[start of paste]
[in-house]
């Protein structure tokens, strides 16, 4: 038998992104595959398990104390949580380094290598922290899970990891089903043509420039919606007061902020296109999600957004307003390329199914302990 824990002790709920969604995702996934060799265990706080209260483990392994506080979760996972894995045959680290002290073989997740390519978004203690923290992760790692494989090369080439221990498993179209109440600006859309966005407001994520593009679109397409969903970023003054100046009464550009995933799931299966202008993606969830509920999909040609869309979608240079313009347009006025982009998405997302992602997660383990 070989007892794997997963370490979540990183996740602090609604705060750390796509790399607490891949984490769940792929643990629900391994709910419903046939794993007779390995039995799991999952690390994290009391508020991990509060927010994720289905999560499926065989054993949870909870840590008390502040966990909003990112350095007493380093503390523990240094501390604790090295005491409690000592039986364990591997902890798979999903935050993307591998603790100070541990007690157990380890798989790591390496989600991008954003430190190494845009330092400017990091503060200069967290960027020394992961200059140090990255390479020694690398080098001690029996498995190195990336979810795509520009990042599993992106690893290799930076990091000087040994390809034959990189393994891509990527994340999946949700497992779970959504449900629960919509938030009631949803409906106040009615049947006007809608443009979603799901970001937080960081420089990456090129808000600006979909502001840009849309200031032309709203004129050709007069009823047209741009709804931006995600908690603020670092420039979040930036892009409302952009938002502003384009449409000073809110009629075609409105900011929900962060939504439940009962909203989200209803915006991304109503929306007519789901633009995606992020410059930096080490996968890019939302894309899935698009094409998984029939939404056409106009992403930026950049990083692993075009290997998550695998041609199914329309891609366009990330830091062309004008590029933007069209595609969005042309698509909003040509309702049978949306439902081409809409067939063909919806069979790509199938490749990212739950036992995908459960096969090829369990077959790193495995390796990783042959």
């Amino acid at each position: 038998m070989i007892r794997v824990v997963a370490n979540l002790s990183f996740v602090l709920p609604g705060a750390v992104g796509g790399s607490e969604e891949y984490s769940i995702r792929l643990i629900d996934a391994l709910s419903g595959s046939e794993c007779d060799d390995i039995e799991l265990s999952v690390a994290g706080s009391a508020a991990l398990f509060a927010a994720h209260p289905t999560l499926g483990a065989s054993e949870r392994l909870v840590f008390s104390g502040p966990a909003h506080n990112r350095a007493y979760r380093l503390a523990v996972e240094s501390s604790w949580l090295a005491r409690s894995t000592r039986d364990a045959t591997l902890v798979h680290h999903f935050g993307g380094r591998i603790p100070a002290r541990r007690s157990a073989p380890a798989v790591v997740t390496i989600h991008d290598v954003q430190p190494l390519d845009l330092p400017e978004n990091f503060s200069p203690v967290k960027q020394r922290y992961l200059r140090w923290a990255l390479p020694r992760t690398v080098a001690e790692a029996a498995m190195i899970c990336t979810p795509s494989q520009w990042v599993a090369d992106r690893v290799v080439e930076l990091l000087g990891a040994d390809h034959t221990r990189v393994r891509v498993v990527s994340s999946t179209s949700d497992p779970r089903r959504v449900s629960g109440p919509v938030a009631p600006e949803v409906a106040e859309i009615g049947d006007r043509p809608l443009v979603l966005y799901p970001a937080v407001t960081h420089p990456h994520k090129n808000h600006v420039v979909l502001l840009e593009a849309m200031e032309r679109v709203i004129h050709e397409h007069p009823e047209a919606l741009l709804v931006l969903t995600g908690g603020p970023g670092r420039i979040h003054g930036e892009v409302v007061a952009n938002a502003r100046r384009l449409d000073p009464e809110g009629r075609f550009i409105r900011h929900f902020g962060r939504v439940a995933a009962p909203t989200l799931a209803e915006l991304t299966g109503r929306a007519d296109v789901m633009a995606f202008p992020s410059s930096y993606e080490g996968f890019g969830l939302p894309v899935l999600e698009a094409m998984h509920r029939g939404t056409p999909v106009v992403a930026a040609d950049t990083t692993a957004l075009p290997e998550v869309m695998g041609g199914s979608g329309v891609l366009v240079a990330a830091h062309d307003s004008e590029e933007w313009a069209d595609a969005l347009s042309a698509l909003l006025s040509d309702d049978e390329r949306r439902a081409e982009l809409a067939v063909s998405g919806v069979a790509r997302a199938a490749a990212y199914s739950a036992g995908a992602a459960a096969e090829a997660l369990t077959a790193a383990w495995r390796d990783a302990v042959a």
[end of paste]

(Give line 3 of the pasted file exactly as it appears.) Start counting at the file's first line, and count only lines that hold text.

């Amino acid at each position: 038998m070989i007892r794997v824990v997963a370490n979540l002790s990183f996740v602090l709920p609604g705060a750390v992104g796509g790399s607490e969604e891949y984490s769940i995702r792929l643990i629900d996934a391994l709910s419903g595959s046939e794993c007779d060799d390995i039995e799991l265990s999952v690390a994290g706080s009391a508020a991990l398990f509060a927010a994720h209260p289905t999560l499926g483990a065989s054993e949870r392994l909870v840590f008390s104390g502040p966990a909003h506080n990112r350095a007493y979760r380093l503390a523990v996972e240094s501390s604790w949580l090295a005491r409690s894995t000592r039986d364990a045959t591997l902890v798979h680290h999903f935050g993307g380094r591998i603790p100070a002290r541990r007690s157990a073989p380890a798989v790591v997740t390496i989600h991008d290598v954003q430190p190494l390519d845009l330092p400017e978004n990091f503060s200069p203690v967290k960027q020394r922290y992961l200059r140090w923290a990255l390479p020694r992760t690398v080098a001690e790692a029996a498995m190195i899970c990336t979810p795509s494989q520009w990042v599993a090369d992106r690893v290799v080439e930076l990091l000087g990891a040994d390809h034959t221990r990189v393994r891509v498993v990527s994340s999946t179209s949700d497992p779970r089903r959504v449900s629960g109440p919509v938030a009631p600006e949803v409906a106040e859309i009615g049947d006007r043509p809608l443009v979603l966005y799901p970001a937080v407001t960081h420089p990456h994520k090129n808000h600006v420039v979909l502001l840009e593009a849309m200031e032309r679109v709203i004129h050709e397409h007069p009823e047209a919606l741009l709804v931006l969903t995600g908690g603020p970023g670092r420039i979040h003054g930036e892009v409302v007061a952009n938002a502003r100046r384009l449409d000073p009464e809110g009629r075609f550009i409105r900011h929900f902020g962060r939504v439940a995933a009962p909203t989200l799931a209803e915006l991304t299966g109503r929306a007519d296109v789901m633009a995606f202008p992020s410059s930096y993606e080490g996968f890019g969830l939302p894309v899935l999600e698009a094409m998984h509920r029939g939404t056409p999909v106009v992403a930026a040609d950049t990083t692993a957004l075009p290997e998550v869309m695998g041609g199914s979608g329309v891609l366009v240079a990330a830091h062309d307003s004008e590029e933007w313009a069209d595609a969005l347009s042309a698509l909003l006025s040509d309702d049978e390329r949306r439902a081409e982009l809409a067939v063909s998405g919806v069979a790509r997302a199938a490749a990212y199914s739950a036992g995908a992602a459960a096969e090829a997660l369990t077959a790193a383990w495995r390796d990783a302990v042959a």